tiistai 26. kesäkuuta 2018

Inclusion for Higher Education - A4A Final Conference in Romania

This morning I am in Bucharest, Romania, where the conference is talking of access and inclusion in Higher education. I have been working in EU Erasmus+ funded project ”Access4All”.
Audience had come internationally and all over Romania
Today is the time for the final conference of this project, looking at the results that we have achieved.

Access4All created tools for Higher Education Institutes to self-evaluate their access and inclusion strategies and policies and to raise discussion on these issues.

The toolkit includes:

These tools are all available online for free use of any higher education institute.

For the conference today, Prof. Luise Morley from University Of Sussex talked of the rather unresearched topic of Roma in Higher Education. In her key note speech on the inclusion of the Roma, she raised some of the key issues which Are true with many underrepresented groups:

Some groups do not have visible signs for belonging to this group - they Are so called ”invisible” underrepresented groups. Often those persons also want to remain invisible, as many predjudicis Are directed toward them from the majority. But how can ”help/attention” be directed to them unless we know who they are..?

The audience raised their voice at the Q&A session pointing out that more attention should be directed toward self-esteem of people in these groups. If they feel that they Are accepted as they are, they no longer will remain invisible and therefore also the awareness of their group will increase in the society.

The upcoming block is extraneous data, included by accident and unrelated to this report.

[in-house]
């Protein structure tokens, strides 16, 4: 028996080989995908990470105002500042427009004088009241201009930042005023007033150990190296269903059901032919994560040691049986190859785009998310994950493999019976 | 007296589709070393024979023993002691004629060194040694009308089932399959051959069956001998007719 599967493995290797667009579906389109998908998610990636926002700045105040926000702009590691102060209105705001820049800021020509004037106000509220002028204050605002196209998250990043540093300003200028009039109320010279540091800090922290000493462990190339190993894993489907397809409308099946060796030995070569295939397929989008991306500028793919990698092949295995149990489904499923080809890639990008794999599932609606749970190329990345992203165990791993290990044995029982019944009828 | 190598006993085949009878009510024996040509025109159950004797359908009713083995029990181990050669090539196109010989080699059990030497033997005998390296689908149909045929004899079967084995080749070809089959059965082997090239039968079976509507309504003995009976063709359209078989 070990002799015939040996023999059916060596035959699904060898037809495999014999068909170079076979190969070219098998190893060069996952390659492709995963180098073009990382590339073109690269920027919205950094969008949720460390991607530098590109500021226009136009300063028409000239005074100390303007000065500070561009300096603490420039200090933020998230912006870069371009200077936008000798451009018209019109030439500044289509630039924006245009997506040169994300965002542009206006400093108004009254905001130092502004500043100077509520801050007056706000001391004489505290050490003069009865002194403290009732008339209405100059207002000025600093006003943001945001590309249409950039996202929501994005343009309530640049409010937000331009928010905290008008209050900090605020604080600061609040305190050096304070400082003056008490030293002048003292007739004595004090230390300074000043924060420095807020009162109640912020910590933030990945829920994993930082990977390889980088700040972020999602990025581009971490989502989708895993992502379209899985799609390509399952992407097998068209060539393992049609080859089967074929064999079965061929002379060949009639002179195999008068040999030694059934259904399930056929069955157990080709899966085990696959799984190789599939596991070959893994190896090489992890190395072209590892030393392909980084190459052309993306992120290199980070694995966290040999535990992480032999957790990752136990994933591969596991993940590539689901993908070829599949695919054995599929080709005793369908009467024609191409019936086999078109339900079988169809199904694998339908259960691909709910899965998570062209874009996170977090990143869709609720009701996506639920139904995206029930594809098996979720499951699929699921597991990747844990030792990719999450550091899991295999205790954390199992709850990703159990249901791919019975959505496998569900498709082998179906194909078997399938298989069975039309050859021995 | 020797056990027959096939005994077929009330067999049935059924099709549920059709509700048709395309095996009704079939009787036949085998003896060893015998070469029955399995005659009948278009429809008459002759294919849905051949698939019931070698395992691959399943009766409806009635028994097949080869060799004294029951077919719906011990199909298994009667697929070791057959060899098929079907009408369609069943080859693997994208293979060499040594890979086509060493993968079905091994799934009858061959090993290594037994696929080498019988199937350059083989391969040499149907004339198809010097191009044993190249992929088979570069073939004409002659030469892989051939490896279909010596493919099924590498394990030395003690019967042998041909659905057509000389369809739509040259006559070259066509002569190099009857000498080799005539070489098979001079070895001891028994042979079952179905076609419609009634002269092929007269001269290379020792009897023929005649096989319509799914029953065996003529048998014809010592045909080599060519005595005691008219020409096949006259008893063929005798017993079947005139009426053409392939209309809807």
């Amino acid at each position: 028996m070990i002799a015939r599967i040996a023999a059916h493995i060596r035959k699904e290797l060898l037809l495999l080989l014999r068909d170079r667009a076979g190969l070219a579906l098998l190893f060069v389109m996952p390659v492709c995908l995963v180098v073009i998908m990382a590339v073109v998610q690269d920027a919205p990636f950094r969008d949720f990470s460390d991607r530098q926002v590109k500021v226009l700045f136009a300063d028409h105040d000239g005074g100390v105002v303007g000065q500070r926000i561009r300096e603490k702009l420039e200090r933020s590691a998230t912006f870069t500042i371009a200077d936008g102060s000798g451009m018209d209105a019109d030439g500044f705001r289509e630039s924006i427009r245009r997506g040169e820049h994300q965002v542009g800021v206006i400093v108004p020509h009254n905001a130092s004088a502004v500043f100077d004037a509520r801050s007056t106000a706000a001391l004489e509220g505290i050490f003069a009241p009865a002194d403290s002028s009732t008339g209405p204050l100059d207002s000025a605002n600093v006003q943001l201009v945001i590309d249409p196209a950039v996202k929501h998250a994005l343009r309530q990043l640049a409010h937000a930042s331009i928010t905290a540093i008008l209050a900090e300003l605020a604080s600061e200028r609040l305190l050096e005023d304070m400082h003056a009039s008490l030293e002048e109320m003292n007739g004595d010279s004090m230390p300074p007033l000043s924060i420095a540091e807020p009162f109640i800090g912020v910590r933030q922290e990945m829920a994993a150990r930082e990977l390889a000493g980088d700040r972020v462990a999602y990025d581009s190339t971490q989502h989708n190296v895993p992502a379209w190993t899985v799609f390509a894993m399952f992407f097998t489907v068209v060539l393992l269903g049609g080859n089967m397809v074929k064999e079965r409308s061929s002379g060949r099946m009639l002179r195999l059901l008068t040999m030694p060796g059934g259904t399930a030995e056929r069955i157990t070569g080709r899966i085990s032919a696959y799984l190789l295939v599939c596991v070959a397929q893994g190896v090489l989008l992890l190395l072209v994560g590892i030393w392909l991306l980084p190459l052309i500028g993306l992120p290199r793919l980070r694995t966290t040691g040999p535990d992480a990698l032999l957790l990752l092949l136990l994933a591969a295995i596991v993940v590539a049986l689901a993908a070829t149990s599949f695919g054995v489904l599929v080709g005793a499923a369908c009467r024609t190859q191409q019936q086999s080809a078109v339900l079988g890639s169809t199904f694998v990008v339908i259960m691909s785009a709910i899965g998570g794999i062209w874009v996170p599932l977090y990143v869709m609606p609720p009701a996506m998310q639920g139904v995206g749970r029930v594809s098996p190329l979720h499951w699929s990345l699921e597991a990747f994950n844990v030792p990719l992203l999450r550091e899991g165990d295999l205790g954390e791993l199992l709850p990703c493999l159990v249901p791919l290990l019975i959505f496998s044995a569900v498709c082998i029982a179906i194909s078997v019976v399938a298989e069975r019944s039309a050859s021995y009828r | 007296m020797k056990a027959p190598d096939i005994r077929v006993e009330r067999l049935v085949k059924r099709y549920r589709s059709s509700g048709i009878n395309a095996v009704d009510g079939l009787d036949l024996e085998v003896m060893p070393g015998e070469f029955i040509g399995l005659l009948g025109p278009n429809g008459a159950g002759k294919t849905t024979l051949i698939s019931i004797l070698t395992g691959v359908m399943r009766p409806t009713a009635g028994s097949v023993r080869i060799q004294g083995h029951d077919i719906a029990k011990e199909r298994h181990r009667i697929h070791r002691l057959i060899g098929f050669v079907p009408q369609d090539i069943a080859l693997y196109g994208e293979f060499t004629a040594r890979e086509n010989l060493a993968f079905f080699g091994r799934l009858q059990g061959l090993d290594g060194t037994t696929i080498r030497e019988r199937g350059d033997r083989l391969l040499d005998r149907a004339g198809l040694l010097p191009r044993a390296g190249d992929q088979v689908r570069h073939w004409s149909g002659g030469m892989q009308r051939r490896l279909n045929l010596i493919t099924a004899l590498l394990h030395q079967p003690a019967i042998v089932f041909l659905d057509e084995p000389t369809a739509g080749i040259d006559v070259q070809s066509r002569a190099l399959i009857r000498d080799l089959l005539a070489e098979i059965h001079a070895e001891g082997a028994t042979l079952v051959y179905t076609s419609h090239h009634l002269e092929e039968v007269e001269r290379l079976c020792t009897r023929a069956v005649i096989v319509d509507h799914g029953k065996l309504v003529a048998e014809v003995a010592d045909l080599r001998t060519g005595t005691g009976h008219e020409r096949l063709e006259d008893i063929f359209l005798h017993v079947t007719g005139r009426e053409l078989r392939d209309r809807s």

Saana Mehtälä presents JYU Good practises of Inclusion
Personally I reflect these issues through my personal experience: AS a mother of an autistic child, I see often that some families do not want to get their children diagnosed. Sometimes the reason is that based on a this ”stamp” in the forehead of the child makes them feel shame or they believe that the child will be bullied for being ”different”. However, the stamps also result into different aids, help and benefits for dealing with the situation. My son for example gets theraphy for his learning challenges and the family gets various support to help him at home. So for us, it has definitely been more useful to be out in the open rather than invisible.

Yes, it sometimes it takes courage to do so: People do not always know many things about underrepresentative groups like the autistic... and like Luisa mentioned in her keynote - the discussion can often be rather negative. People feel sorry for you to be different... but this is not the full picture. There Are many positive sides of diversity - these aspects Are just rarely raised into public discussion. Minorities tend to have a bad reputation. This is something we can change: do we just focus on the problems and hard ships or do we see the richness of diversity of people in our world?

/Summary in Finnish:

Tänään Access4All -projektin loppukonferenssissa Bukarestissa. A4A-projekti kehitti viimeisen kolmen vuoden aikana korkeakoulujen inkluusion kehittämiseen tarkoitetun työkalupalkin, joka löytyy verkosta täältä. Tänään Bucharestissa esittelemässä Jyväskylän Yliopiston inkluusiopolitiikkaan liittyviä kokemuksia: mitä toimia meillä on tehty ja miten nämä ovat toimineet opiskelijoille ja henkilökunnalle..?

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